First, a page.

As part of the TRICALCAR project a set of seven new training modules, which the WILAC network is pleased to share with its African counterpart, has been made available. The modules range from WiMax to energy for telecommunications systems, visiting VoIP, long distance wireless links and community, gender and technology on the way. There are even sustainability strategies and network planning modules.
This paper, published in the Gender and Media Diversity Journal, argues that while technology offers many opportunities, the push to bridging the digital divide and harnessing the power of ICT often n
- Institute for Global Communications (IGC)
- Job title
- Web & Multimedia Creative Director 多媒体，网络和未来媒体创意总监
- www.ailingcai.com Born in China, Shanghai. Award-winning design specialist, artist, and leader with diverse portfolio of success spanning website, multimedia, and user interface design. Intrinsic creative talent and keen eye for quality design and document/Web site layout. Fluent in English, Chinese, and Italian.
The wireless school connectivity project is an initiative that has connected a secondary school in a poor township of Harare to the internet, using wireless technologies. The genesis of this project was a result of the wireless skills training workshop, which took place in Pretoria, South Africa in 2005 and was facilitated by APC. Muroro Dziruni of Connect Africa in Zimbabwe tells the story of how wireless technology can work in Africa, when everyone joins in and cooperates.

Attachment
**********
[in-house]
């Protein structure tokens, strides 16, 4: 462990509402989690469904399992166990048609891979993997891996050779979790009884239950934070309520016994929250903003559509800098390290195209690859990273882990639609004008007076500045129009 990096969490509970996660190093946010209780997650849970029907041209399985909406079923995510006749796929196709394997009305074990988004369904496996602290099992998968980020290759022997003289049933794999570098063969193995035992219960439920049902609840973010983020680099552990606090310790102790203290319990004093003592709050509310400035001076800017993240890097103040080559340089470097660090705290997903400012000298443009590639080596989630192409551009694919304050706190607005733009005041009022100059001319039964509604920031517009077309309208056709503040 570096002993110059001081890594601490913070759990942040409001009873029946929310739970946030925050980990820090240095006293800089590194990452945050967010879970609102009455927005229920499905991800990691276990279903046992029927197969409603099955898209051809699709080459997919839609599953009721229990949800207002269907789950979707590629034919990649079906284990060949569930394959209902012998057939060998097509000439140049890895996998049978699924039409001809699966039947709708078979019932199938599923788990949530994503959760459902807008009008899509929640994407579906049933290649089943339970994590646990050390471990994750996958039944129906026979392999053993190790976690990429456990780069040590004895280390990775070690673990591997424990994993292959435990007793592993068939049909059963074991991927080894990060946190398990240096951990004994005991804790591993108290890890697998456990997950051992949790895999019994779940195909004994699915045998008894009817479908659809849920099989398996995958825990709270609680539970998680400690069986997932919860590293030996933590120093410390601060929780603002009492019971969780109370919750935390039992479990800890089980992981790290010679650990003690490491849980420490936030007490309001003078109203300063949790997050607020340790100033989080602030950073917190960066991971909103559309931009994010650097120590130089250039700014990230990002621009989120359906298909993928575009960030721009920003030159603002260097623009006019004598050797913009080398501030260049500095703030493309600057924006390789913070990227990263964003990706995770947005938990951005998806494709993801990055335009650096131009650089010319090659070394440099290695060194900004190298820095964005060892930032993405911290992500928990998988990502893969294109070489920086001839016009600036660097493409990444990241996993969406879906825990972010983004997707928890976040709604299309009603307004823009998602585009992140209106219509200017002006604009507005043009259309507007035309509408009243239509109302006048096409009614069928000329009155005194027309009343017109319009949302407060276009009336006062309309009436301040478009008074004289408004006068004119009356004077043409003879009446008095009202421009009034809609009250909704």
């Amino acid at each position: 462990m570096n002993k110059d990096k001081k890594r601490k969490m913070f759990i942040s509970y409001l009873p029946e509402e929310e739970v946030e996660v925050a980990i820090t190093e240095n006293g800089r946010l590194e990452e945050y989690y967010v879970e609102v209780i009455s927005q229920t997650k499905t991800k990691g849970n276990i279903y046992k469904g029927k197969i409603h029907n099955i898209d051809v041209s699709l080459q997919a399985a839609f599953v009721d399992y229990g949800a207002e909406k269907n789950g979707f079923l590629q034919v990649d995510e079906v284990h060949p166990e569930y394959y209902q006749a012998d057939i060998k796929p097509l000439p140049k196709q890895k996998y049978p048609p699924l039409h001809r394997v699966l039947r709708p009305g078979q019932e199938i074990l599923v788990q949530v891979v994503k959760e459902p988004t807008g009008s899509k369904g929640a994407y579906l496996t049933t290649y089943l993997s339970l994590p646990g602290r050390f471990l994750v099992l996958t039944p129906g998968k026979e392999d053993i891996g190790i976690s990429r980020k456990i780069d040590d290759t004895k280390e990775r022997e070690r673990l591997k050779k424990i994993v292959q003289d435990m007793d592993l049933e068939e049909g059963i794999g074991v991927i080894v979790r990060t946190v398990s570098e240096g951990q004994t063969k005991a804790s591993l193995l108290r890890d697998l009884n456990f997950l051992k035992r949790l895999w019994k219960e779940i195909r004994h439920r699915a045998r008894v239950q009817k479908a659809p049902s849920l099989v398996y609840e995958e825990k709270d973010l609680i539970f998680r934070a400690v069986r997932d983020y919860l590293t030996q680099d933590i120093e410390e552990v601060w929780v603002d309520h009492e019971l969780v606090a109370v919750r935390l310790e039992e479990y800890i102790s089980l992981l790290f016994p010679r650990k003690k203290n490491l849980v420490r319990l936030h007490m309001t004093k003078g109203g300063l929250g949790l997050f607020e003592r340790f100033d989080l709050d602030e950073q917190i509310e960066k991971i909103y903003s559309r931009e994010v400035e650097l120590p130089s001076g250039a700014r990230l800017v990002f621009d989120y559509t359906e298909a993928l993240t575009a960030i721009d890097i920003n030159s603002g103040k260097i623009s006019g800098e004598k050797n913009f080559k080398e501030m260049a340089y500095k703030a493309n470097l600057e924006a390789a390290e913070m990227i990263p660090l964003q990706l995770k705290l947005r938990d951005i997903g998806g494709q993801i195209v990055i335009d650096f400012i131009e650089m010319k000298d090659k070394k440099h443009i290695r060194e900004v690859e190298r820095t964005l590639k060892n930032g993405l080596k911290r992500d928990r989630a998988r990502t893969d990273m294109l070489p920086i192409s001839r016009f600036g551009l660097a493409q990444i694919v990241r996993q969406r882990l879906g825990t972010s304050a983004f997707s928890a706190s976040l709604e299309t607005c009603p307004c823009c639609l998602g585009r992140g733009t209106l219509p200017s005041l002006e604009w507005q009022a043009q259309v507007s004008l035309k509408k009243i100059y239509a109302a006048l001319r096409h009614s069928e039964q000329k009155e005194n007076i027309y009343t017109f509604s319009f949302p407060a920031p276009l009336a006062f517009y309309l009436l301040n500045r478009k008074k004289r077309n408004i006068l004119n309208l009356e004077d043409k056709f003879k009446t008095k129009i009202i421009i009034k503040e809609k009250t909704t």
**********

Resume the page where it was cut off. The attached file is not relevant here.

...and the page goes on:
APC-member SANGONeT and MobileActive.org invite you to contribute your expertise to MobileActive08 to take place from 13-15 October 2008 in Johannesburg, South Africa.
Project Capacity Building for Community Wireless Connectivity in Africa was implemented over a period of just over two years (from the end of 2004 to late 2006). It started out primarily as an initiative to gather knowledge and resources on community wireless connectivity. But, working with a network of partners to design the project, its eventual goals were to pilot face-to-face workshops, develop and maintain a distributed knowledge base on wireless for ICT4D, and build partnerships and knowledge networks.
Perhaps one of the most significant outcomes of the project was the four regional training workshops. Initially conceived of workshops to pilot training materials, they achieved significant results in raising awareness of wireless, and positioning most of the 140 people trained in different parts of Africa to teach others, build wireless network, re-use and distribute the materials, and in some cases, link to the emerging African wireless network. Every workshop was over-subscribed, which proves that the demand of training remains enormous in Africa.
A survey of participants in these workshops completed in early 2007, to which 95 of the 140 people trained responded, indicates how they valued these workshops, and the extent to which skills gained have been shared and put into practice. The findings of the survey are summarized in this document.
It’s well-known that mobile phones are revolutionizing communications across the globe, particularly in developing countries where landline infrastructure is lacking in many rural and urban areas.
If you need to reach Jan Chipchase, the best, and sometimes only, way to get him is on his cellphone. The first time I spoke to him last fall, he was at home in his apartment in Tokyo.
Mobile phones can be the way into the information society for lower income people and less developed regions. Some structural factors help: mobile phones do not require either electricity or special training and the costs of connectivity are much lower than those of landline telephones.
The meeting focused on discussing possible collaborative development of standardized training materials and curricula.